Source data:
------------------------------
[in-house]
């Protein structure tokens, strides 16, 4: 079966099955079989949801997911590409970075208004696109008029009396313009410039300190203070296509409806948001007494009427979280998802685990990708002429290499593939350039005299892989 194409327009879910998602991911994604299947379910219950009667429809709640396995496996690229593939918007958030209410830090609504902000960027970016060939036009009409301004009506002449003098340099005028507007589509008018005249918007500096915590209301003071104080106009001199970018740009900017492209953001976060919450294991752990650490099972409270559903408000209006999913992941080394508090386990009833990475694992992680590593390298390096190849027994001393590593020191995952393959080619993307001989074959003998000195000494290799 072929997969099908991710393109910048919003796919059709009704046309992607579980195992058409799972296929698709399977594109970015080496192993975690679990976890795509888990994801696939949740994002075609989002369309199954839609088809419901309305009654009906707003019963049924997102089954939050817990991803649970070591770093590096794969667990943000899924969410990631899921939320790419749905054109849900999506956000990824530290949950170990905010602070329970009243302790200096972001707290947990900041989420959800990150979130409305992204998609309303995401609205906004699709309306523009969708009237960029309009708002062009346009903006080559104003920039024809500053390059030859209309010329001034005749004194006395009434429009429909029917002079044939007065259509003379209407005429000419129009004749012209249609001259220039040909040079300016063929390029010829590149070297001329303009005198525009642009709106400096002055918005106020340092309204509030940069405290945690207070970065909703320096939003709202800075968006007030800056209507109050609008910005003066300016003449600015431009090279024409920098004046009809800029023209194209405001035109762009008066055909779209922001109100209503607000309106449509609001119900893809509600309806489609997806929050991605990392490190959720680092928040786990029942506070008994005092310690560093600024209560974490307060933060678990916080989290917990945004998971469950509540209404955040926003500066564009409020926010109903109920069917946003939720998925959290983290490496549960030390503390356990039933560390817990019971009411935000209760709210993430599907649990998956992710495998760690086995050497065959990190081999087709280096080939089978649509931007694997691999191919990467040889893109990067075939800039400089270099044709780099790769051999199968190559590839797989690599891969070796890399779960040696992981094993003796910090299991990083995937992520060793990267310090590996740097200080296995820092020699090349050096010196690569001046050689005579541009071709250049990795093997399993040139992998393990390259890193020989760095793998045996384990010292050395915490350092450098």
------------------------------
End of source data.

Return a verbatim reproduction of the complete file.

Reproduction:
[in-house]
């Protein structure tokens, strides 16, 4: 079966099955079989949801997911590409970075208004696109008029009396313009410039300190203070296509409806948001007494009427979280998802685990990708002429290499593939350039005299892989 194409327009879910998602991911994604299947379910219950009667429809709640396995496996690229593939918007958030209410830090609504902000960027970016060939036009009409301004009506002449003098340099005028507007589509008018005249918007500096915590209301003071104080106009001199970018740009900017492209953001976060919450294991752990650490099972409270559903408000209006999913992941080394508090386990009833990475694992992680590593390298390096190849027994001393590593020191995952393959080619993307001989074959003998000195000494290799 072929997969099908991710393109910048919003796919059709009704046309992607579980195992058409799972296929698709399977594109970015080496192993975690679990976890795509888990994801696939949740994002075609989002369309199954839609088809419901309305009654009906707003019963049924997102089954939050817990991803649970070591770093590096794969667990943000899924969410990631899921939320790419749905054109849900999506956000990824530290949950170990905010602070329970009243302790200096972001707290947990900041989420959800990150979130409305992204998609309303995401609205906004699709309306523009969708009237960029309009708002062009346009903006080559104003920039024809500053390059030859209309010329001034005749004194006395009434429009429909029917002079044939007065259509003379209407005429000419129009004749012209249609001259220039040909040079300016063929390029010829590149070297001329303009005198525009642009709106400096002055918005106020340092309204509030940069405290945690207070970065909703320096939003709202800075968006007030800056209507109050609008910005003066300016003449600015431009090279024409920098004046009809800029023209194209405001035109762009008066055909779209922001109100209503607000309106449509609001119900893809509600309806489609997806929050991605990392490190959720680092928040786990029942506070008994005092310690560093600024209560974490307060933060678990916080989290917990945004998971469950509540209404955040926003500066564009409020926010109903109920069917946003939720998925959290983290490496549960030390503390356990039933560390817990019971009411935000209760709210993430599907649990998956992710495998760690086995050497065959990190081999087709280096080939089978649509931007694997691999191919990467040889893109990067075939800039400089270099044709780099790769051999199968190559590839797989690599891969070796890399779960040696992981094993003796910090299991990083995937992520060793990267310090590996740097200080296995820092020699090349050096010196690569001046050689005579541009071709250049990795093997399993040139992998393990390259890193020989760095793998045996384990010292050395915490350092450098």